Tag: New York City
Stantec welcomed three strategic hires in water/wastewater engineering, hydraulic modeling, tunneling, and combined sewer overflow (CSO) storage and conveyance to its growing Tri-State Water practice in response to rising priorities in the local market.
A study that determined New York City's comprehensive strategy for the Lower Manhattan Coastal Resiliency (LMCR) project evaluated dozens of adaptation measures and identified a set of strategies to build resilience in Lower Manhattan.
Hudson Yards’ climbable staircase, temporarily known as Vessel, opened to the public on Friday, March 15. The 150-foo-tall structure is comprised of 154 intricately interconnecting flights of stairs, 2,500 individual steps and 80 landings.
Hudson Yards in New York City officially opened to the public on March 15. To celebrate this milestone, EarthCam premiered its 4K construction time-lapse movie for the massive development.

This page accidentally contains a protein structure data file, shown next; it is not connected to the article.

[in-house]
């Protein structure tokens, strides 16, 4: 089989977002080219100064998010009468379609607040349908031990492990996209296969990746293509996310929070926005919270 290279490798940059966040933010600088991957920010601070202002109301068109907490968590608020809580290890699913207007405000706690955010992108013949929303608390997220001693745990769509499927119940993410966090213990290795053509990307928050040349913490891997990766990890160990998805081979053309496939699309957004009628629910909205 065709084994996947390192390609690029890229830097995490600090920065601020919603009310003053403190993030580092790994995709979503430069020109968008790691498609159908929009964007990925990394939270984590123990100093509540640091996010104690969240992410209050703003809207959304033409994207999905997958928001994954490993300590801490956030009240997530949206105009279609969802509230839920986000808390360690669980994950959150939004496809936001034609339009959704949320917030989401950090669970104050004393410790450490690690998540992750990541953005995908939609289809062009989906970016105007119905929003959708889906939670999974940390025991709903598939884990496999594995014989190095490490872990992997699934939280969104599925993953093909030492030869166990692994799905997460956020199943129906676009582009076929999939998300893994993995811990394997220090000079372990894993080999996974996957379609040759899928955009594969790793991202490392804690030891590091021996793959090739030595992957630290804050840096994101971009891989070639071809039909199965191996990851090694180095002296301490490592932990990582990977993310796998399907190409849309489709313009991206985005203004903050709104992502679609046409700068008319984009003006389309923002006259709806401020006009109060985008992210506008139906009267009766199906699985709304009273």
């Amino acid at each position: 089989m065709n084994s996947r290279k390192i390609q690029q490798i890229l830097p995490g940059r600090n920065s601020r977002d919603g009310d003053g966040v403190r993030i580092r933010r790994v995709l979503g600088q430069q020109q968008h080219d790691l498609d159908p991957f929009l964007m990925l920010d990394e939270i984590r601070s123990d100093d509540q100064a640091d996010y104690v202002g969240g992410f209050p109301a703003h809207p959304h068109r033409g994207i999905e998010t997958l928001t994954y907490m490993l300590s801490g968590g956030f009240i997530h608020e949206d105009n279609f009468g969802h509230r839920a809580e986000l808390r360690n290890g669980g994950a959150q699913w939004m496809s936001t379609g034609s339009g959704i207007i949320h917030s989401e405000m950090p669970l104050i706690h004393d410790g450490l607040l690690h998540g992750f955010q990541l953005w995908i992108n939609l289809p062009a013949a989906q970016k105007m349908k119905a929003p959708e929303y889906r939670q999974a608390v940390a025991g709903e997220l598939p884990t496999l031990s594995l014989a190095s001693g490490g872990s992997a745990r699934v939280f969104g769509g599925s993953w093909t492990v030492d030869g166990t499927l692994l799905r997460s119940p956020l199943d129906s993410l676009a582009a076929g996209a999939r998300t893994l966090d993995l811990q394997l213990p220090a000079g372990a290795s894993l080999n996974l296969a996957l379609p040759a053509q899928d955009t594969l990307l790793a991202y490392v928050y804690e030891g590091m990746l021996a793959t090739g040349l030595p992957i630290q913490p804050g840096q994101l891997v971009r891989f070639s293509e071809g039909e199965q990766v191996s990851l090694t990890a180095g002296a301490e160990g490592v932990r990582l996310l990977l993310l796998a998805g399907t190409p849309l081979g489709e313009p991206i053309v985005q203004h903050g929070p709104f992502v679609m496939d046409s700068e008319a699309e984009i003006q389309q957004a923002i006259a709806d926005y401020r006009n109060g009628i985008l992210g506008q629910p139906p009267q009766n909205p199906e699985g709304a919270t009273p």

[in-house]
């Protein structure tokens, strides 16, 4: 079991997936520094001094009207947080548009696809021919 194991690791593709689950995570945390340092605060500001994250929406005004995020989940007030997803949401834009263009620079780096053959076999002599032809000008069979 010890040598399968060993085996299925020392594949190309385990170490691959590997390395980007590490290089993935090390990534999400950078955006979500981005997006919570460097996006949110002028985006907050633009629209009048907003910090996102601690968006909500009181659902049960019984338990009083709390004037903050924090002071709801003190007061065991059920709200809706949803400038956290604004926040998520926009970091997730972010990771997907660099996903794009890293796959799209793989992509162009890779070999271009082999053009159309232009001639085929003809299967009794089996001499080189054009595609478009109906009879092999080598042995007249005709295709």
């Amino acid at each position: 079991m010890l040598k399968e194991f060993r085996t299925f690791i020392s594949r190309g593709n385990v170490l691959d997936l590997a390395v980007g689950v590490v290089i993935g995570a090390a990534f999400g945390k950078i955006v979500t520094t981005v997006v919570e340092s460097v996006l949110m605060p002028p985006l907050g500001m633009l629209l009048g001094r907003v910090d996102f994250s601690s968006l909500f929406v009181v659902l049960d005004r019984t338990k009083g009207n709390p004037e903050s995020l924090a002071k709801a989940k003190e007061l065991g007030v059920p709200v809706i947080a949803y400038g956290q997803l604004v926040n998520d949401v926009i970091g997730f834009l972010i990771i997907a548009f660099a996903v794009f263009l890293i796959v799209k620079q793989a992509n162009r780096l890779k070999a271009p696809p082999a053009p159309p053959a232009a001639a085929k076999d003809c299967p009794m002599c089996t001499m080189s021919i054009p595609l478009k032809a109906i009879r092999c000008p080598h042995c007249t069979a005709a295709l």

The Financial District Neighborhood Association (FDNA) released “Make Way for Lower Manhattan,” a community-based, multi-year report built on prior studies to provide a vision to transform New York City’s first and most historic neighborhood with safer and cleaner streets.
2016 photo of the old culvert that had two circular pipes with a total diameter of 36 inches. Pictured are Rifat Salim (left) and...
AKRF of New York City earned a National Recognition Award for exemplary engineering achievement in the American Council of Engineering Companies’ (ACEC) 52nd annual Engineering Excellence Awards (EEA) for designing the stormwater detention system serving American Copper Towers in Manhattan.
Governor Andrew M. Cuomo announced an historic $13 billion plan to transform John F. Kennedy International Airport into a modern 21st century airport anchored by two new world-class international terminal complexes on the airport's north and south sides.
Restoration work at the Hugh L. Carey Tunnel and Queens Midtown Tunnel has been completed more than nine months ahead of schedule. The two Superstorm Sandy restoration projects completely overhauled the interiors and exteriors of the two tunnels — which were severely damaged by salt water from the storm surge